Jump to content
The Great War (1914-1918) Forum

Remembered Today:

Identification of rank required please...


PabloC
 Share

Recommended Posts

Evening,

I was just wondering if anyone would be able to either confirm, or otherwise, that the rank of the soldier in the attached photograph is that of a Warrant Officer Class II, as indicated by the crown worn on his left sleeve.

Also, is the small strip above his left chest pocket of any significance?

Regards

Paul

post-22213-1203981109.jpg

Link to comment
Share on other sites

Can't help with the rank, but the "strip" would appear to be the ribband bar of the 1914 Star (authorized late 1917, issued from early 1918), basically means he was out since the beginning of the war.

Link to comment
Share on other sites

Cheers Andrew,

Trying to tie him in with the only potential MIC I can find you see. I know he was a sergeant of some sort, as my great aunt - his daughter has told me, and there's only one such MIC for a Joseph Bennett of the South Wales Borderers. MIC says he was 'Acting WOII'.

The crown on the sleeve does look very much like the WOII badge, plus, the medal card I have says he was awarded the 1914 Star, so this would seem to match up too with what you've said about the photograph.

Oh, also, his date of entry into theatre is stated as 1/10/14, so this would tie in with the awarding of the 1914 Star too.

Paul

Link to comment
Share on other sites

Paul

I cleaned him up a bit.

This picture appears to be taken from a group shot of men recovering from wounds - the others are wearing hospital blues.

He is wearing wound stripes which can be used to date the picture as wound stripes were not authorized until later (although I do not recall the date someone will!)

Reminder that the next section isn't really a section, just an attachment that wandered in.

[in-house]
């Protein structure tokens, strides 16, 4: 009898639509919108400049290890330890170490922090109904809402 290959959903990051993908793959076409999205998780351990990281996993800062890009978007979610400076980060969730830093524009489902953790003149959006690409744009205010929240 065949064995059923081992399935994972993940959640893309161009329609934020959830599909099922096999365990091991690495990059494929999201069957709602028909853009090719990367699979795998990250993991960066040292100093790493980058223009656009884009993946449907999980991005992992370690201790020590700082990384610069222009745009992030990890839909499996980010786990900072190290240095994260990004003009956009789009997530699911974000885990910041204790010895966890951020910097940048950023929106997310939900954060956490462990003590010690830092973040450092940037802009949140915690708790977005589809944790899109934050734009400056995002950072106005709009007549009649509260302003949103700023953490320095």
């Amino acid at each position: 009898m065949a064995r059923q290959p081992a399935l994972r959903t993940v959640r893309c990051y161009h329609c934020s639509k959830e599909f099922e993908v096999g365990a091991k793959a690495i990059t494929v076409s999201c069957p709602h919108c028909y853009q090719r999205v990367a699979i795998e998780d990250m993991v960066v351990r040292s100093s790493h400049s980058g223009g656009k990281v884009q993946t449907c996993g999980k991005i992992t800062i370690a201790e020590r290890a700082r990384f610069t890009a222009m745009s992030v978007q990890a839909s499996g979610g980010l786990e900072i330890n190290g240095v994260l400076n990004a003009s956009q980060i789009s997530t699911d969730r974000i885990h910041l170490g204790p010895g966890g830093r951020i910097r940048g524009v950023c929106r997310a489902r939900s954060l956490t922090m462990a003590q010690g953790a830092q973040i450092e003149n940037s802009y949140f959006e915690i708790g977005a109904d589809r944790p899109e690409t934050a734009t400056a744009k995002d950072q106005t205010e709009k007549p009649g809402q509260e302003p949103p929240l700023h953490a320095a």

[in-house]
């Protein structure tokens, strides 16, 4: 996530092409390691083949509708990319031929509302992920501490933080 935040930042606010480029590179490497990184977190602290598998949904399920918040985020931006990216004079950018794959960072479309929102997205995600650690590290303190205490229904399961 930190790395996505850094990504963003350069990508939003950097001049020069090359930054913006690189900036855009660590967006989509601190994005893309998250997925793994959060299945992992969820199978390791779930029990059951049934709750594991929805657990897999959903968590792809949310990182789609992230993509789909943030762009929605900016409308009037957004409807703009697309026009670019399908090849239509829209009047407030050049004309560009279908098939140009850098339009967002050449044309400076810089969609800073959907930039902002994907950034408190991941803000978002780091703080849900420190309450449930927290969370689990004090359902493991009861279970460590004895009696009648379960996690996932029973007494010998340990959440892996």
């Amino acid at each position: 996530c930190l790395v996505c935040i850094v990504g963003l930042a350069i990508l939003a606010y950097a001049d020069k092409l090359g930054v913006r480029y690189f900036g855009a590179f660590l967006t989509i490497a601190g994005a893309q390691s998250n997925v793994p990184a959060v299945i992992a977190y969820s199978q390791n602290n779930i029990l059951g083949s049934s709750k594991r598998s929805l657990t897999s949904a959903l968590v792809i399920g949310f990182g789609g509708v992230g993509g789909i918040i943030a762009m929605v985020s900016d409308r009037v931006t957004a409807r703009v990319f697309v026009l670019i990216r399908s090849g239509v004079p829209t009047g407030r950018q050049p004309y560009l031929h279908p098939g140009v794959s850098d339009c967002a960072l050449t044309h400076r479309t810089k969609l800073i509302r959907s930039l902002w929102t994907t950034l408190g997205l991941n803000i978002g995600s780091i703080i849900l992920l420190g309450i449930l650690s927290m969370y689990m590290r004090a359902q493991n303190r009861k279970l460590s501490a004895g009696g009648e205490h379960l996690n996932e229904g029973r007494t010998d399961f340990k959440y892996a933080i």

The I would associate a crown with a warrant officer but I will leave that to the experts. I think his amrband may be of blue cloth to indicate he is currently convalescent (it may cover sgt stripes?)

have you checked the ancestry "pension" records? with two wounds it would seem he may have had grounds to later claim a

Chris

Link to comment
Share on other sites

Hi,

If I can mix the modern with the Great War period, the crown at the wrist would certainly mean WOII, but more than that it would be the badge of a Company Sergeant Major. Other WOII appointments would generally carry an extra embellishment such as a laurel wreath for the Regimental Quatertermaster Sergeant or even a seperate badge, which wehn worn in association with a crown would denote a Sergeant Major Instructor. Crossed guns for example would be a Sergeant Major Instructor of Gunnery or SMIG for short. I know the RQMS was in existence during the Great War but I'm not certain about the SMIG.

Whatever his appointment, your man here is definitely a WOII.

Cheers,

Nigel

Link to comment
Share on other sites

Good Morning,

Thanks for the information Chris and Nigel, it's a great help. I have searched and searched the Ancestry Service record and pension databases but to no avail. Apparently, he never received a pension though anyway.